My path toward poetry is marked by the number of things I’ve refused to engage with. I’m a bit late to the party as far as poetry goes, having only really sat down and worked at it for the last couple of years and in that time, I’ve found the concept of live poetry events fraught with horror. Slam? Nein danke! Open Mic nights? Dear God no!
I’m one of those people who thinks that his own poetry belongs on the page, and the page only – fine art projects aside (yay Jenny Holzer!) Consequently, getting out and about simply didn’t appeal. And networking? Well, factor agoraphobia into the mix and you can see why this particular horror sets in.
The very notion of going to an event such as The Motley Muse, for me, seemed a peculiar choice of past time and on the day – and after a fairly appalling hotel breakfast that made me very, very grumpy – we got on the train and arrived in Huddersfield to discover that although we had bought and paid for two tickets, somehow only my name – and not my partners – was on the list of attendees. This was easily and cheerfully sorted out, though. Sort of ironic really, that my partner didn’t really want to be there. He came with me to make sure I got there okay and didn’t have a meltdown, bless him, but most of the time he was dropping in and out at breaks and for lunch.
So, slightly calmed, we sat at the back and let the good times roll.
The first panel, Peter Riley’s “What happened to poetry?” was interesting enough, and charted Peter’s understanding of what poetry is and does and how it has changed since the 1960’s. It’s always good to hear the views of someone who was there, and from an academic perspective, it was a fascinating insight. Sadly, we did tend to disagree on a lot of the meat and bones of what poetry is, but that didn’t make the talk any less interesting. The only problem was with the microphone which kept dropping out at strategic points in the narrative. Had I been closer to the front, I dare say this wouldn’t have been a problem, but as I was semi-hiding, short sections were missed. But these these were entirely forgivable teething problems and the rest of the day went without a hitch.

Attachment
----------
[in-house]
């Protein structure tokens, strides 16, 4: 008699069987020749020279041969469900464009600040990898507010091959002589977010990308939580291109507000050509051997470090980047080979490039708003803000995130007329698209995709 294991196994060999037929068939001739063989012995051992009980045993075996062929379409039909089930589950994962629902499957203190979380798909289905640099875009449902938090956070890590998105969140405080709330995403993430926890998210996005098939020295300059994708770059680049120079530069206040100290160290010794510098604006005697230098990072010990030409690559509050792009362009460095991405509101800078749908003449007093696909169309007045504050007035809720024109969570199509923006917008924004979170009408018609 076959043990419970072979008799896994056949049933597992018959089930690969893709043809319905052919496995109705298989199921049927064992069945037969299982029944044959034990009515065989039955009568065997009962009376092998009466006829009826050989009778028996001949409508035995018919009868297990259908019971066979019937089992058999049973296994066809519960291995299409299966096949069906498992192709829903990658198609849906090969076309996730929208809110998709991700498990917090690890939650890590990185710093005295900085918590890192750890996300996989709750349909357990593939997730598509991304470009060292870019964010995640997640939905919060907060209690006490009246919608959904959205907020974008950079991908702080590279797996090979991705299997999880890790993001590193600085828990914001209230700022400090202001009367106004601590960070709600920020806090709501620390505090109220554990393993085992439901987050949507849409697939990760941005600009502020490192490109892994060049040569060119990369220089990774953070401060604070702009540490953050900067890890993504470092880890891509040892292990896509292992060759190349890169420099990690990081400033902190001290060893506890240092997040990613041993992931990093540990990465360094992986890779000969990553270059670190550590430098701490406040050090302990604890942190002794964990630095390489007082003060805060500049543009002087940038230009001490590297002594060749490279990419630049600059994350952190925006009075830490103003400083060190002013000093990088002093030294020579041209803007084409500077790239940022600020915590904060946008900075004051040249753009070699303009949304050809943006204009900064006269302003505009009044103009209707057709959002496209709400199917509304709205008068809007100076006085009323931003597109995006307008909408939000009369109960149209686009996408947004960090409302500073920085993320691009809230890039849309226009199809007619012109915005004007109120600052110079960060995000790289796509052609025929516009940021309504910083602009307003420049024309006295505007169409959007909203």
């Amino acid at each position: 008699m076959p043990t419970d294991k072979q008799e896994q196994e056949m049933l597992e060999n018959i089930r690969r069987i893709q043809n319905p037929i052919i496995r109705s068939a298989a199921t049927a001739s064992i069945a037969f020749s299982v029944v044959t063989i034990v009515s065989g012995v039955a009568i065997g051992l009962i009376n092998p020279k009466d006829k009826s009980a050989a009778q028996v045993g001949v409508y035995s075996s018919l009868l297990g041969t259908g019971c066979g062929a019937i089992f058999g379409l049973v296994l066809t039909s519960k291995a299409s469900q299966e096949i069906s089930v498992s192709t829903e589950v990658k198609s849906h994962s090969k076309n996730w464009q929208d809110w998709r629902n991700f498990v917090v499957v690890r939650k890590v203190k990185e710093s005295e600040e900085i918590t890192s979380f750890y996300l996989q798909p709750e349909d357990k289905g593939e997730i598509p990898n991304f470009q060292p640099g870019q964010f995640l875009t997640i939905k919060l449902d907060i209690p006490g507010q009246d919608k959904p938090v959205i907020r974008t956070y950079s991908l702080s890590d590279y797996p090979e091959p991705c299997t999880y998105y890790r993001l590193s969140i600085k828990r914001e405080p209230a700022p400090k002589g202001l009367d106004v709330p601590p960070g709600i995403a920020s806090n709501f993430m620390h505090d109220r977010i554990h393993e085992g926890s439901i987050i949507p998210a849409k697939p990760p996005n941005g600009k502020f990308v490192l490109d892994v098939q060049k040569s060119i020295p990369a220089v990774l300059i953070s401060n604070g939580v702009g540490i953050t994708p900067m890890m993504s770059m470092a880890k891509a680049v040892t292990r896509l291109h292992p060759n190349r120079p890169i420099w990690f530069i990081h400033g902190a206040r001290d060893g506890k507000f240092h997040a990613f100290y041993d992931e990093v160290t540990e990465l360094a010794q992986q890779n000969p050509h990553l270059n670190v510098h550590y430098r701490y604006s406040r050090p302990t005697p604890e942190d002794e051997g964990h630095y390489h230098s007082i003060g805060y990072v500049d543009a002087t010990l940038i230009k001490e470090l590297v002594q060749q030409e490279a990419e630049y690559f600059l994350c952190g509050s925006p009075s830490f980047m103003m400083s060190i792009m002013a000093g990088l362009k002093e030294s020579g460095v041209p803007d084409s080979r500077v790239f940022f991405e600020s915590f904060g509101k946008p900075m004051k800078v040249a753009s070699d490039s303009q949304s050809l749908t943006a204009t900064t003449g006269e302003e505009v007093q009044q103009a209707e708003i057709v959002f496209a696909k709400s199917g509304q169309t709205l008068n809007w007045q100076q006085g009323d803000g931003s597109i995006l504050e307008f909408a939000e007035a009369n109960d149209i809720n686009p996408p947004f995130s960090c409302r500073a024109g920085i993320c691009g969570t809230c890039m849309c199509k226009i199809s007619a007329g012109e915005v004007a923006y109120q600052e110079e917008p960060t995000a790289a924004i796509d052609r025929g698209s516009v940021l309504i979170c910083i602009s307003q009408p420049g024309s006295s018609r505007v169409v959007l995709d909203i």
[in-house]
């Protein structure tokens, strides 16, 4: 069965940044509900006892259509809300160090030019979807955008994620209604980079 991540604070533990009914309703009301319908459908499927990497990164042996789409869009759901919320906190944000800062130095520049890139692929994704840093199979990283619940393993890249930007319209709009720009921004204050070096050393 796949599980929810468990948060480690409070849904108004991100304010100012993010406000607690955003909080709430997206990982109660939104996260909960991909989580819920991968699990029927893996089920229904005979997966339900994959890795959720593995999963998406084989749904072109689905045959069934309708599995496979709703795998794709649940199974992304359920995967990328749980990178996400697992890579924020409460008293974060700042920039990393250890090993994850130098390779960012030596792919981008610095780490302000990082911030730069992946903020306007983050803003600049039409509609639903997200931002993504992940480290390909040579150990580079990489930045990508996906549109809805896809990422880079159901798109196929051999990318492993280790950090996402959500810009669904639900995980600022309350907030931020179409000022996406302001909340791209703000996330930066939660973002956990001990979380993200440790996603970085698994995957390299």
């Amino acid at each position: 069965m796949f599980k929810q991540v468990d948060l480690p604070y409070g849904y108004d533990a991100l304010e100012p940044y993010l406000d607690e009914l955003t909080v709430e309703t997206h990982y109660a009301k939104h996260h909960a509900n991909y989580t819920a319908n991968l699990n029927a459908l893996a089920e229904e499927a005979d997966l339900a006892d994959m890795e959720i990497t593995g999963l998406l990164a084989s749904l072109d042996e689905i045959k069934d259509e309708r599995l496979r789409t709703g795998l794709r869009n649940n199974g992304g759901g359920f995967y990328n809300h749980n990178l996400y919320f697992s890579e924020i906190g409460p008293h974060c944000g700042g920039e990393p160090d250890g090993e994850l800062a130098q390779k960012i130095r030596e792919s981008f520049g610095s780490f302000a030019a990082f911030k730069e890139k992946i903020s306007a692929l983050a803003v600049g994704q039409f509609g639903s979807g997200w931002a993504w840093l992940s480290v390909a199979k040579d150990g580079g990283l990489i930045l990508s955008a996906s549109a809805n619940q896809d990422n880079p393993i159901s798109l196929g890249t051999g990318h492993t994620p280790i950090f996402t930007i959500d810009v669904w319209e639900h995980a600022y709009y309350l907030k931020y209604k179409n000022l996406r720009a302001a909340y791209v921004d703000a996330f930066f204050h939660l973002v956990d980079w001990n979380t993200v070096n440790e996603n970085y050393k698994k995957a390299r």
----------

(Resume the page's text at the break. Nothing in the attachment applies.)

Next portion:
Brian Lewis of Longbarrow Press – who has been mentioned on this page before – discussed his career as an independent publisher and gave us an insight into doing more than simply chuck a PDF at lulu.com (no disrespect, I’ve done that myself several time!) He spoke of an completely different ethos as far as publishing was concerned and went on to find new ways of promoting poetry. Not simply by the usual PR strategies, but by guided daytime and nighttime walks, preparing tailored print runs and unusual formatting, etc. A fascinating and illuminating talk that – once I get some money behind me – may well impact on my own output.
Panel two was, for me, the highlight of the day. There was a sterling discussion of translation and diversity within poetry and how the nuances of poetry from other cultures can be successfully transcribed. Translation is foremost in my mind at the moment as I’m in the process of learning – or at least trying to learn – Norwegian to be able to read Olav. H Hauges poetry in its native form. It’s going to be a long road as there are two Norwegian Languages and many, many dialects. My Norwegian friends, when speaking Norwegian, don’t understand really each other as one is from Oslo and the other from Tromso and the dialects are radically different. I’m assured that the dialect from Hauges hometown is archaic at best, so wish me luck there!